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Menu: Where's the Wheat?

It's missing from gluten-free menus--and a growing number of customers couldn't be happier.

About one in 133 Americans has trouble digesting gluten and as diagnostics become more accurate, their numbers are swelling. That's a pretty sizable customer base.

For those afflicted with Celiac Sprue disease (a genetically linked condition), gluten-intolerance or gluten sensitivity, the only road to pain-free dining is to eliminate all foods that contain gluten, all the time. Primarily, but not exclusively, this includes wheat, rye, barley, oats (often contaminated by gluten), spelt and their derivatives.

Resources—from gluten-free recipes to product lists—are more available than ever before via Internet sites; that’s certainly good news for the would-be guest who suffers from celiac disease. For the restaurateur, once the decision is made to create a gluten-free menu, someone on staff must be detailed to do the homework. Each of the establishments mentioned here has taken a slightly different path in building its own GF menu, but all emphasize their ongoing relationship with Celiac Sprue organizations and the benefits of mining the wealth of information provided by the Gluten Intolerance Group.

Joel Schaefer, manager of product development and special diets for Walt Disney World Food & Beverage in Orlando, Florida, has become something of a guru in the area of preventing cross-contamination—a serious danger if staff isn’t properly trained. “If we use [gluten-free] mixes for waffles or pancakes, for example, we use small packages from reputable companies,” he says. “You can mix up one small batch at a time with less chance for cross-contamination. The manager then designates a person to prepare the product at a designated time in designated pans and place it on designated shelves in the freezer; there are also designated places to store dry or frozen product.”

For the past two years, the Tampa, Florida-based Bonefish Grill has offered an extensive gluten-free menu in its 140 locations. To ensure the “gluten-freeness” of its items, Bonefish hired the Gluten Intolerance Group to do the research. That fact is now clearly printed at the bottom of the chain’s gluten-free menu, which simply duplicates regular menu items that are already gluten free. The only item in which ingredients were changed is the brownie; it’s now gluten free to avoid serving a non-gluten-free brownie by mistake.

“What prompted our introducing a GF menu was to indulge our guests. Society has changed and we have to be aware of guests’ needs,” notes Tom Popp, Bonefish Grill’s joint venture partner. “We also felt it would be good business. We’ve even added an allergy key on the register; when the server enters the order, it’s programmed in so we’re aware we’re preparing that food.”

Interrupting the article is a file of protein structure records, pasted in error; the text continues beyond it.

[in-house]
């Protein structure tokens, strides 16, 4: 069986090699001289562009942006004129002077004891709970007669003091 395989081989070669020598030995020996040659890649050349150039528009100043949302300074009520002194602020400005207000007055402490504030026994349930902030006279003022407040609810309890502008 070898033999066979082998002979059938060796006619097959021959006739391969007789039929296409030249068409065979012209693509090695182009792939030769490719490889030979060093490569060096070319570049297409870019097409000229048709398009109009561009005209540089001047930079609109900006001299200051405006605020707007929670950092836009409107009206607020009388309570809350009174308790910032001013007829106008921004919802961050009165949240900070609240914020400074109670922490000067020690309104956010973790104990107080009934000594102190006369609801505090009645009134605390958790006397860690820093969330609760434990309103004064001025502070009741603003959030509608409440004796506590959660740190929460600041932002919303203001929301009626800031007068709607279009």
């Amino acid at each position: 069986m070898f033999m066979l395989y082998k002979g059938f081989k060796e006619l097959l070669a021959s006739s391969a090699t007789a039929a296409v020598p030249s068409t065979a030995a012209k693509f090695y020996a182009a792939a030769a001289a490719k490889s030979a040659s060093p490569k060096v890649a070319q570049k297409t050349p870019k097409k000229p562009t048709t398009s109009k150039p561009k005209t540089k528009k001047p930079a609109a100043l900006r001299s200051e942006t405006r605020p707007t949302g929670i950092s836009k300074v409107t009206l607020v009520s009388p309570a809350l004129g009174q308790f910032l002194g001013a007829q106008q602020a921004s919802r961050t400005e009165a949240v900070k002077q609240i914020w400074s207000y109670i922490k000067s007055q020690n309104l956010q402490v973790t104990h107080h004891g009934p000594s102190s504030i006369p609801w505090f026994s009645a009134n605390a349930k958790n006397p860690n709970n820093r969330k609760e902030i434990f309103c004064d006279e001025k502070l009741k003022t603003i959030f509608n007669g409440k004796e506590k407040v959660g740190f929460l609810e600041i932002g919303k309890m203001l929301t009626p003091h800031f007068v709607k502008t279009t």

For the owners of a tiny 14-seat start-up—who are determined to be entirely gluten free—research into what’s totally “safe” can be time consuming. Such was the case for chef John Yaquinto and his partner, Mary Coles, at G.F. Cucina’s in Sterling Heights, Michigan. Yes, G.F. stands for gluten free, and the mostly Italian fare is adapted from Yaquinto’s grandmother’s recipes. Opened in mid-May, the restaurant’s focus has already caught media attention.

It was Coles’ own celiac disease that prompted the idea, and with a steady stream of customers, the partners are eyeing expansion. Aside from space constraints, the greatest operational challenge has been making absolutely sure that all ingredients coming in are indeed gluten free. “You have to double and triple check by calling the manufacturers and asking them to send written confirmation,” Coles contends. “You’re always worried about cross-contamination in manufacturing.”

Yaquinto is thrilled with his latest find: gluten-free flour that he’s been able to transform into pizza. “Compared to the local pizzas, ours costs a bit more, but it’s homemade and I use good quality ingredients,” he says with pride.


Gluten-free menu sampler

LEGAL SEA FOODS, Boston, Massachusetts

Portuguese Fisherman’s Stew Cornmeal crusted scrod, mussels, clams and chouriço sausage in a saffron tomato broth; $25.95
Calamari Plain with tartar sauce or Rhode Island Style with hot peppers and garlic; pan seared or sautéed in oil—coated with cornmeal only; no clam fry mix; $10.95

BONEFISH GRILL, Tampa, Florida

Chilean Sea Bass with Warm Mango Salsa or Lemon Butter; $22.50
Lily’s Chicken Fire-roasted chicken topped with creamy goat cheese, sautéed spinach, artichoke hearts and a lemon basil sauce; $12.90

ANDINA RESTAURANT, Portland, Oregon
Conchas del Señor de Sipan Pan-seared diver scallops on wilted spinach and potato-parsnip puree, with golden beet and crabmeat “cannelloni” and red beet and passionfruit reductions; $25
Pollito Al Pisco con Toques Chorrillanos Pisco-brined Draper Valley chicken, roasted with Peruvian peppers, tomato and chickpeas, accompanied by sweet corn puree; $19

 

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